STTR Phase I:Development of a novel BioNematicide to control soybean cyst nematode
This Small Business Technology Transfer (STTR) Phase I project proposes to develop a novel bionematicide to control soybean cyst nematode (SCN) in soybeans. In wide-ranging preliminary research, this bionematicide controlled several nematode stages, including up to 90% of cysts (the primary inoculum source for SCN infestations). The isolate also controls SCN over a broad range of soil temperatures and SCN races (biotypes), indicating that resistance to the isolate by SCN will be of minimal consequence. The overall objectives of this project are to 1) demonstrate and determine field parameters for application of the technology and 2) evaluate scale-up production protocol(s) for eventual commercial production. The advantage of the project is supported through the collaborative efforts of a strong public and private alliance utilizing very diverse professional expertise. This alliance provides an excellent framework to design and implement field and laboratory testing as well as marketing (and related) strategies to make the project successful. Results will provide data and structure for an expeditious commercialization track.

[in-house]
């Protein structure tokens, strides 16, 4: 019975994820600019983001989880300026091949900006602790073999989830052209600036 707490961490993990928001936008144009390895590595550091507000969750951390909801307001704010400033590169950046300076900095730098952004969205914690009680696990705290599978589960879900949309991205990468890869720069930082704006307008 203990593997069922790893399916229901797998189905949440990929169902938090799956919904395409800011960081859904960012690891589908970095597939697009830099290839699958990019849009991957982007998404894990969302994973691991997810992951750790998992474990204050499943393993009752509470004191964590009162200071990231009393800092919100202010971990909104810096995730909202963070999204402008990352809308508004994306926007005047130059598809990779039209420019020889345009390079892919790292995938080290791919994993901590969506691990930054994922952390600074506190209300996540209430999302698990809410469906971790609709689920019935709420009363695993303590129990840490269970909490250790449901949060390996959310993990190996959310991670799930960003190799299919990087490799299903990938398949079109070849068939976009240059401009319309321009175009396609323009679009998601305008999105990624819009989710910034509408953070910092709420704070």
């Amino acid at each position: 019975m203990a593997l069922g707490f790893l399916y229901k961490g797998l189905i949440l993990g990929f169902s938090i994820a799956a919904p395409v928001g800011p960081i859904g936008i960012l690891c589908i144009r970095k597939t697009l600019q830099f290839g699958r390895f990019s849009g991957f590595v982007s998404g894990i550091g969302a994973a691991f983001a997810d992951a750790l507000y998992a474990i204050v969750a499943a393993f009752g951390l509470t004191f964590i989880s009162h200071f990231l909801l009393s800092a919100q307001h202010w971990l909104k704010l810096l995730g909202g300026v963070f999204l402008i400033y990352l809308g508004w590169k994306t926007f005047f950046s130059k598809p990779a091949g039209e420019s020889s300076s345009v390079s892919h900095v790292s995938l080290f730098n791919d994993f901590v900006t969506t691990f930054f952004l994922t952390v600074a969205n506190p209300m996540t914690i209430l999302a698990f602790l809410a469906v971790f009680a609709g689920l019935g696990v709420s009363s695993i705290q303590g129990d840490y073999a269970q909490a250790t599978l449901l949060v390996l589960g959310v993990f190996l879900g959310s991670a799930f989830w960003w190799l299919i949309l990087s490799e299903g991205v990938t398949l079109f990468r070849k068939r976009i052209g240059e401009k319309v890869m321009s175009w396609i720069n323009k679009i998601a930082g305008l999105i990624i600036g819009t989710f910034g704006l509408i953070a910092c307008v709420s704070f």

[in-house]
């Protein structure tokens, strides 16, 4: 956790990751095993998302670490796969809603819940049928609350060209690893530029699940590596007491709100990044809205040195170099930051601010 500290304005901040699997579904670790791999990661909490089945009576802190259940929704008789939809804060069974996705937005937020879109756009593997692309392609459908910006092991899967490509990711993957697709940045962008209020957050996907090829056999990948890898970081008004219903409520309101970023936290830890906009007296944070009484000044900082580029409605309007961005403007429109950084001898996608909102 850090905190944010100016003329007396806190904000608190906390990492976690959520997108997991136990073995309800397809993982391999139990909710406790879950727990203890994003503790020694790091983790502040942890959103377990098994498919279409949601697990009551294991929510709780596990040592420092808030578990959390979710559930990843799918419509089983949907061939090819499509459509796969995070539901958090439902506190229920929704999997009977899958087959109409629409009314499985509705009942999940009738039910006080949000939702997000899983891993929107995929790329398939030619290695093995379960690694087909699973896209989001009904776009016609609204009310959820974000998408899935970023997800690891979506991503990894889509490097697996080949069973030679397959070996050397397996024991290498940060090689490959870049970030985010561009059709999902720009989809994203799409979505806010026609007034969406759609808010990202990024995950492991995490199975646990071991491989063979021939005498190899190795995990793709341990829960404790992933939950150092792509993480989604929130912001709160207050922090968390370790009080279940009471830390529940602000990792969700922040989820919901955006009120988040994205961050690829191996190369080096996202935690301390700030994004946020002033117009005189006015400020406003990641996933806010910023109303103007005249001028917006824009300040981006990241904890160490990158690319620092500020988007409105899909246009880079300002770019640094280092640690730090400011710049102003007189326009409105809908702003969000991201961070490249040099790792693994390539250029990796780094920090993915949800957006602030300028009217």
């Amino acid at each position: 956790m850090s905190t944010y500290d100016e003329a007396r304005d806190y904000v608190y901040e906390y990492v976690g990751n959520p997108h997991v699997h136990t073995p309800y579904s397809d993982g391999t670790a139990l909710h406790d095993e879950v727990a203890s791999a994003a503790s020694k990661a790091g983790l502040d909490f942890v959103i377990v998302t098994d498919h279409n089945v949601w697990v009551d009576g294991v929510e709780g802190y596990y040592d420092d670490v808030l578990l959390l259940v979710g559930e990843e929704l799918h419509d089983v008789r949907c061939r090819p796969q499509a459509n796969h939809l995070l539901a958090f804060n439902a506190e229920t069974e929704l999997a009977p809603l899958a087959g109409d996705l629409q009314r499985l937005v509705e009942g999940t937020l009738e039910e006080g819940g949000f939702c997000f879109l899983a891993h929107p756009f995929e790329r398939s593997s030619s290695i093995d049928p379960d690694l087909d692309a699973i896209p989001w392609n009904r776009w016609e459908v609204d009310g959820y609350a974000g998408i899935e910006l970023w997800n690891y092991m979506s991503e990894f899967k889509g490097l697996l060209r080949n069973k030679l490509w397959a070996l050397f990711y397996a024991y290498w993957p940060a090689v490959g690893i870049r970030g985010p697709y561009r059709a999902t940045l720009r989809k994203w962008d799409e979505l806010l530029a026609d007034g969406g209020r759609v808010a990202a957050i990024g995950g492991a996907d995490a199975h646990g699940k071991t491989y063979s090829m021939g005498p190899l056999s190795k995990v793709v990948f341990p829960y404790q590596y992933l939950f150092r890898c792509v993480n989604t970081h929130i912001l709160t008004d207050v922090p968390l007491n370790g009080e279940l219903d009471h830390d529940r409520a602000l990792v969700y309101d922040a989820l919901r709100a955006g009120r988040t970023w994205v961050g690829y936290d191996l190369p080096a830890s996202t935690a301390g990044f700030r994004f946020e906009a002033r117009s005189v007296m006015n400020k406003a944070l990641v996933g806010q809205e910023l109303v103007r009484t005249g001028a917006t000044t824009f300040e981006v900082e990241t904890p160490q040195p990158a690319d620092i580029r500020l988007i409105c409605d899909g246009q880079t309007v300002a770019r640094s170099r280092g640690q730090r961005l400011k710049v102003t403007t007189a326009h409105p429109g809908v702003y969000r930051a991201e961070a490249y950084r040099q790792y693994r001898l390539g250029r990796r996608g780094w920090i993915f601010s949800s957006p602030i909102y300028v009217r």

The broader impact/commercial potential of this project is that SCN is one of the most economically important disease pest of soybeans in the world. Most chemical nematicides have been removed or are little used, resistant cultivars continue to break down to SCN biotypes, and crop rotation is not feasible in most areas due to economic and environmental constraints of applicable crops. Based on these factors the technology, once commercialized, will have a significant impact in the market. In the U.S. alone, there are 50,000,000 soybean acres (and growing) infested with SCN, costing farmers an estimated $1.5 billion annually. And, because of the environmentally (or "green") sound and sustainable nature of the product, the technology will create much broader impacts for the consuming public through the overall reduction of chemical pesticide applications and by providing for a much needed option in soybean cyst management. Effective, sustainable control methods such as outlined in this proposal are badly needed for this major pest creating a significant market opportunity as well as societal benefits.
Small Business Information at Submission:
Research Institution Information:
Agricultural Resch Init
700 Research Center Blvd. Fayetteville, AR 72701
Number of Employees:
University of Arkansas
232 Silas H. Hunt Hall
Fayetteville, AR 72701